In the wake of the economic downturn, more companies than ever are looking toward collaboration applications to help boost productivity at a time when there are fewer people on the job.
In fact, a new survey of 538 C-level executives conducted by Kelton Research on behalf of the IT services firm Avanade finds that 79 percent of them said their company was more open to new technologies following the recent economic turmoil, and that 75 percent intended to increase their spending on communications and collaboration technologies.
Markus Sprenger, a global solutions director for Avanade, said the survey shows a lot more focus on IT innovation as whole than most people might suspect in the current economic climate. But Sprenger adds that collaboration technologies allow companies to cut costs in many other areas to help pay for the investment.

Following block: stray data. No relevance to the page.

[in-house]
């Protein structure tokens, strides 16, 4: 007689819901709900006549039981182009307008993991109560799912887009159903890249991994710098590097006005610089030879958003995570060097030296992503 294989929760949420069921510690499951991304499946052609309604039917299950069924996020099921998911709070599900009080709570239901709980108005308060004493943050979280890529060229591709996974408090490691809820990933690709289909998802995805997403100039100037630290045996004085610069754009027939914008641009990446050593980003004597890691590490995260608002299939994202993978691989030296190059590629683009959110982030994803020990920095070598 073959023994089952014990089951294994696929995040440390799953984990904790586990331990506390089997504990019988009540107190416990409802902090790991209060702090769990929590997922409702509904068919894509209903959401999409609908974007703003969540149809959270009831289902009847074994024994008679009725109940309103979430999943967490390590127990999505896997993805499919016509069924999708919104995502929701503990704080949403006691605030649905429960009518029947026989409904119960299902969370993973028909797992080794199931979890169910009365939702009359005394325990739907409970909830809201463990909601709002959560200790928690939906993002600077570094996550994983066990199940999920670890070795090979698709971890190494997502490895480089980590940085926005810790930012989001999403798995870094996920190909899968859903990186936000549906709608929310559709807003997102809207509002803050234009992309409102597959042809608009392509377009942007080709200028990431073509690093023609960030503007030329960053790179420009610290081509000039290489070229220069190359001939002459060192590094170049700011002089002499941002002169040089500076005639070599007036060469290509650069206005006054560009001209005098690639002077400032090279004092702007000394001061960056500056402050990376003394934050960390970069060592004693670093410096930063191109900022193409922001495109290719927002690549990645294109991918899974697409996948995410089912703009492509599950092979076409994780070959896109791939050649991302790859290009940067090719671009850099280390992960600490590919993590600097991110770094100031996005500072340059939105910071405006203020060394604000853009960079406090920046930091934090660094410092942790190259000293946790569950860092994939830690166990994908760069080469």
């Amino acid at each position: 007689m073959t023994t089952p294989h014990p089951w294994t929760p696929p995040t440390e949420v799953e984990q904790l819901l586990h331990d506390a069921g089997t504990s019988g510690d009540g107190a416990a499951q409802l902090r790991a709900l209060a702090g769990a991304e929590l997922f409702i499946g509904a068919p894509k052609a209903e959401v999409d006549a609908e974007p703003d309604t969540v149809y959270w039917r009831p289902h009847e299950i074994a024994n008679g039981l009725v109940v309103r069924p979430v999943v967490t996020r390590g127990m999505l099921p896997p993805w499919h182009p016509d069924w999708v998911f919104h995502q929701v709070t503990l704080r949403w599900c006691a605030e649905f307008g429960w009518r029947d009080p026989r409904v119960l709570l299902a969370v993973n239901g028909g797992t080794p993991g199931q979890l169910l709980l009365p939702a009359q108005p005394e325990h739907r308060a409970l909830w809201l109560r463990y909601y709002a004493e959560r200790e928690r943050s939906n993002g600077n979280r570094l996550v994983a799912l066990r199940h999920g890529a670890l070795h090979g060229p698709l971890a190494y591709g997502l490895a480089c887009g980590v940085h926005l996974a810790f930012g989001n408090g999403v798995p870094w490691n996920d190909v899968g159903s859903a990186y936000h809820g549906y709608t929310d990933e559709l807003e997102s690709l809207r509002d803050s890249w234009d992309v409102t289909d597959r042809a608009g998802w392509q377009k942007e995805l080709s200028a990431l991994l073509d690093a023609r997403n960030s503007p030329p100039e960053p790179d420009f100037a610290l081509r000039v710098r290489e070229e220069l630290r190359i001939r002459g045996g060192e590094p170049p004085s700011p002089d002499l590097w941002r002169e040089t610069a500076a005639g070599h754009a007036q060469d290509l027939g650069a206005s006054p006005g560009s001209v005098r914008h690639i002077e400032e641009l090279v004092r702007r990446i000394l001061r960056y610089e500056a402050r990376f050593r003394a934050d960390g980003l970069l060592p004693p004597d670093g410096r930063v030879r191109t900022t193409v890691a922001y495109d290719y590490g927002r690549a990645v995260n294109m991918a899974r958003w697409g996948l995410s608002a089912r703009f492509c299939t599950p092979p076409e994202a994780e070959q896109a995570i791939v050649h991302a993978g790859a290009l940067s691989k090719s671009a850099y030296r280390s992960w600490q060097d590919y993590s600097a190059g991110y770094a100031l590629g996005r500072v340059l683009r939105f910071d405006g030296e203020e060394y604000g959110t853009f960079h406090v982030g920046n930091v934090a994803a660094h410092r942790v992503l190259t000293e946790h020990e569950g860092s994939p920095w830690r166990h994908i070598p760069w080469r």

At the moment, the survey also shows that most of the investment in collaboration technologies continues to go toward traditional e-mail and phone systems, but Sprenger says that interest in Web 2.0 applications and the next wave of Microsoft Office 2010 applications is very high.
At the same time, at least one in four of the executives surveyed were skeptical of new collaboration technologies in terms of their ability to waste more time rather than help employees use their time more efficiently, and about a third said they believe that individuals are less likely to solve problems on their own when they have access to a broad array of collaboration applications.
Nevertheless, Sprenger said he expects to see even faster rates of adoption of these tools as the industry as a whole moves toward more team-oriented applications that are increasingly being demanded with each successive wave of new, younger employees that routinely make use of these types of applications in their personal lives.